Wed. October 20: “FURMAN OWES BLACK STUDENTS MORE THAN A STATUE.” The Furman Justice Forum (FJF) left a clear message on Joseph Vaughn Plaza following their first ever Justice Roll, an event organized to “create resistance art” and “build community.” Other signs read “I am more THAN a DIVERSITY PICTURE,” “Protect Trans Lives,” “WOMEN DON’T OWE YOU SHIT OUR Bodies Don’t Belong To anyone but Ourself,” and “DON’T BE A RAPIST Consent Matters!!” All the signs could be summed up, however, in the one that stood at Vaughn’s feet, which read: “IT’S A GOOD DAY TO FIGHT THE SYSTEM SO DO IT!”
According to syncDIN, FJF “creates a space for students at Furman [to] have an opportunity to learn about social injustices, to reflect on these issues, and feel called to take action in their communities.” They aim to “give students an opportunity to listen and understand justice issues while taking action to make their communities better.”
FJF president, Asha Marie ‘22—who is also the Furman Student Body President —planned the Justice Roll in tandem with two organization members, Nath Kapoor ‘23 and Miles Koniver ‘25.
The organizers did not initially set out to make a public statement on the Joseph Vaugn Plaza. According to Marie, the point of the event was simply to “create a social space for community building while listening to resistance music and making posters…. We planned to roll around on skateboards and bikes just to take up space and have fun.” Through Justice Roll, FJF aimed to connect FJF members and other students outside of their organization by creating space for dialogue about issues on campus.
From the outset, however, the event was intended to disrupt Furman’s homecoming week festivities and traditions. “We thought that having this event during homecoming... would mix things up and bring awareness to the thoughts and feelings of queer students and students of color,” Kapoor explained.
Mid-event Marie suggested that participants leave their polemical posters at the Joseph Vaughn Plaza. To her, Vaughn’s legacy is one of “social justice, civic engagement, justice, moving forward.” “Furman Justice Forum stands for that too,” Marie explained.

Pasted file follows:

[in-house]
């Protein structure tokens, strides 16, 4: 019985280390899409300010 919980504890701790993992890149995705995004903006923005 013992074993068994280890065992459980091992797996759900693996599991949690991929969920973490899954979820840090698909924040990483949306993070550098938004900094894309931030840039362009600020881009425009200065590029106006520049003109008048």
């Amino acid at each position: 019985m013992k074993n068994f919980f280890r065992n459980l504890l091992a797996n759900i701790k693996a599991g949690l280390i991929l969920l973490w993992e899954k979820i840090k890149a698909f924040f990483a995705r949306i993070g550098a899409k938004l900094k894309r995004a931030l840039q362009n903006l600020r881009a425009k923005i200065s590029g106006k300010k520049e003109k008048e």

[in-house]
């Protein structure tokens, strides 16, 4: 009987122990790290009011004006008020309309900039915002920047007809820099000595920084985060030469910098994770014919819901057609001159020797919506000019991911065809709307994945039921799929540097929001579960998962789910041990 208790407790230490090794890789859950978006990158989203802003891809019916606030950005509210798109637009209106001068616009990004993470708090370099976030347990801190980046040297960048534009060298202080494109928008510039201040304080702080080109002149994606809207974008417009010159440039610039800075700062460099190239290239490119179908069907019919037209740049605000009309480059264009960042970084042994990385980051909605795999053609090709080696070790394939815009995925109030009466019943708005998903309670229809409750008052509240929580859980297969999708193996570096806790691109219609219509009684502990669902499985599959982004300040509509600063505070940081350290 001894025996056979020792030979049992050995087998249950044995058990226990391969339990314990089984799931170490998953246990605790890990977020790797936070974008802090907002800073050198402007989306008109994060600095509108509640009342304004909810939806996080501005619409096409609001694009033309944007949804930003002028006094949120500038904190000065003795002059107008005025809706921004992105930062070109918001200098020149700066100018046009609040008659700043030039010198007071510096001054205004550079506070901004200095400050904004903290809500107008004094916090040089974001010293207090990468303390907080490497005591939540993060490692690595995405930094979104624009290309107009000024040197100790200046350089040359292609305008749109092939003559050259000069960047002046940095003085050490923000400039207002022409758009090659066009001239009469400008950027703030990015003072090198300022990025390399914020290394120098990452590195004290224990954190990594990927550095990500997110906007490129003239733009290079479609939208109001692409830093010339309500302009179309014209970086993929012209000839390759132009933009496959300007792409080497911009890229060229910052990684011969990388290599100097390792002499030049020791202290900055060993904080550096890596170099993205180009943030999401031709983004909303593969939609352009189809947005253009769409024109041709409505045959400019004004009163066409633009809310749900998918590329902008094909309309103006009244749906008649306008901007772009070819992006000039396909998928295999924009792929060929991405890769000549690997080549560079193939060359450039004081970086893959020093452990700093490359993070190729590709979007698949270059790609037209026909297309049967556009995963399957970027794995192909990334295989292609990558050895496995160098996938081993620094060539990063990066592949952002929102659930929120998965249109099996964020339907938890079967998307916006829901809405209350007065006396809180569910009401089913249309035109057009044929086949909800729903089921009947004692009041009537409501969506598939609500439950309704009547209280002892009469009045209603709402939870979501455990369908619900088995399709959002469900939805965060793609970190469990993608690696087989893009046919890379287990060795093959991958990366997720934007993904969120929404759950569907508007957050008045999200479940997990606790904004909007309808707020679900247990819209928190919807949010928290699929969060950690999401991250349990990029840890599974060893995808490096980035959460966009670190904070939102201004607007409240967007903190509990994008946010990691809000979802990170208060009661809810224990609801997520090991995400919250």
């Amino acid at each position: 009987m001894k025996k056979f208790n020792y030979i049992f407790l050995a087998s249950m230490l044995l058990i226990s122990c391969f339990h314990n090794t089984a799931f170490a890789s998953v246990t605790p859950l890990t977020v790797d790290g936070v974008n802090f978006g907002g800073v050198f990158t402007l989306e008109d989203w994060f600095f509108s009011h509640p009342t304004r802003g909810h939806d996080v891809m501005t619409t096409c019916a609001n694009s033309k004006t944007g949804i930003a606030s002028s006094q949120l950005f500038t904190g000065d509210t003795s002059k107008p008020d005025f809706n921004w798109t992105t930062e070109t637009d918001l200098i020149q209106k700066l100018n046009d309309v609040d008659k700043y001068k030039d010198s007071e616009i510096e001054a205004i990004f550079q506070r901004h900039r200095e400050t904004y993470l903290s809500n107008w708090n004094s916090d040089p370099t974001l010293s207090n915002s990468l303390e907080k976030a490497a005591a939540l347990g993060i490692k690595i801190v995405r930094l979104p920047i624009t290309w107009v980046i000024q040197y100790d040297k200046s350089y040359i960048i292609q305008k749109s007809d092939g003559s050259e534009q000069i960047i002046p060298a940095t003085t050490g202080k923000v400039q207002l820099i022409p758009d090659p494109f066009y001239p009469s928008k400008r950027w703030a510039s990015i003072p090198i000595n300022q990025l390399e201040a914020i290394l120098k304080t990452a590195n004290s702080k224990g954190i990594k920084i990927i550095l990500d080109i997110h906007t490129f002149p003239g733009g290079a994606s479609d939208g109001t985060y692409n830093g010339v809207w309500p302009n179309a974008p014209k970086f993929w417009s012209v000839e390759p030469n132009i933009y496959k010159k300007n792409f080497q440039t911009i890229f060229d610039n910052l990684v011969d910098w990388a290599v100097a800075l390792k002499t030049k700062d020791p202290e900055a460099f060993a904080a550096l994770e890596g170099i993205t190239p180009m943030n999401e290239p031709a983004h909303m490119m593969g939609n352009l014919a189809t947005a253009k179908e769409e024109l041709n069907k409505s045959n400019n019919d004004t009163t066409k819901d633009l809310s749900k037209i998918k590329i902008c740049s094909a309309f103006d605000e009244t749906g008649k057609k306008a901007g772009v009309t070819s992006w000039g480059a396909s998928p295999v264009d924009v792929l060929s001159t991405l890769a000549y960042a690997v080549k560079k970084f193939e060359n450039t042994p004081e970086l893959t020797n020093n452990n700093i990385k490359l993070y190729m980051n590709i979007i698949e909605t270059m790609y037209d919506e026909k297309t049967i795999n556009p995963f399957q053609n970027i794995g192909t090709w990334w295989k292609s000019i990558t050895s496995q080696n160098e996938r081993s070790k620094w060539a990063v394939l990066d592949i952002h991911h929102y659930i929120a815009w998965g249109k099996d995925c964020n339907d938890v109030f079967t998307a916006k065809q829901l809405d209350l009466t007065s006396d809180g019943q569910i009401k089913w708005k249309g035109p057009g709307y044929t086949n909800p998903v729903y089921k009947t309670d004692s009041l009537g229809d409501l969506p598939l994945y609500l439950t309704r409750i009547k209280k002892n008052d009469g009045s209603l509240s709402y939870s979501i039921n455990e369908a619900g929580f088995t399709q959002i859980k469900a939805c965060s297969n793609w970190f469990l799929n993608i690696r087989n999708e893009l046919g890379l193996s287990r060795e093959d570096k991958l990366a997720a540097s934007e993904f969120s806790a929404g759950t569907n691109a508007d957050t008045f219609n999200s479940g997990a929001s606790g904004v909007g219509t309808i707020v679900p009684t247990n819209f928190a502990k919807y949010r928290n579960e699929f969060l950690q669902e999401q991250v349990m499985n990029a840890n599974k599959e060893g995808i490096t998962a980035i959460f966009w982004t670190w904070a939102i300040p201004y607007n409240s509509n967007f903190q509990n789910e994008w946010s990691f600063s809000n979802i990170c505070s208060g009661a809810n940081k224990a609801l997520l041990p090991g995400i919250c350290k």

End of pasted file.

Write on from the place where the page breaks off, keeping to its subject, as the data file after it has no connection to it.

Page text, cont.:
Marie also made it clear that though FJF stands with Joseph Vaughn, it does not stand with Furman’s representation of him. “I don’t like how we’ve told Joe Vaughn’s story,” she said, “I especially don’t think the quotes [on the plaza] do him or his legacy justice.”
Koniver made even bolder claims, arguing that Furman intentionally ignores important aspects of Vaughn’s life. “Vaughn ended up taking his own life when he was 45, and he was likely not straight,” said Koniver, “these are things that Furman doesn’t mention, and we want to change that. We want his entire story to be told.”
Perhaps the boldest claim FJF made, however, was on a sign that read “MICHAEL DEBORAH AMINA WE KNOW (you know too) WHY THEY’VE LEFT BLACK FACULTY AND STAFF MATTER.” Placed over the University’s original designation for the Vaughn statue—a quote that reads “I was a majority of one”—the sign seemed to suggest that there was a common factor connecting the recent departures of several Black faculty and staff. Marie confirmed.
“The ‘Michael, Deborah, Amina’ poster is calling out the fact that we underserve our Black faculty and staff. They often face racism and microaggressions and are asked to be racial symbols of progress while we don’t do a good enough job supporting them. And then when they have to go it hurts our Black students. It hurts our whole community.”
Now, organizers hope that the Administration will respond. “In creating the event,” Kapoor said, “we wanted to grab Admin attention in an effective way.” Marie petitioned Furman’s administration directly: “We call on Administration to continuously do better and to work with students to be better. Our value statements as a university support our actions today.”
Regardless of how the Administration responds, however, Marie aims to continue striving to make change. “As FJF’s president and the president of the student body, I’m not worried about a negative response from admin’s,” she said, “I hope they will be receptive and also know that we mean no harm.” “I made it very clear while running [for student body president] what I stood for and the type of difference I planned to make on campus. I am a president not of unity, but of justice and equity and progress... . Who am I as a leader if I am not fighting for justice and equity across campus and who am I if I am not helping make marginalized students’ voices heard?”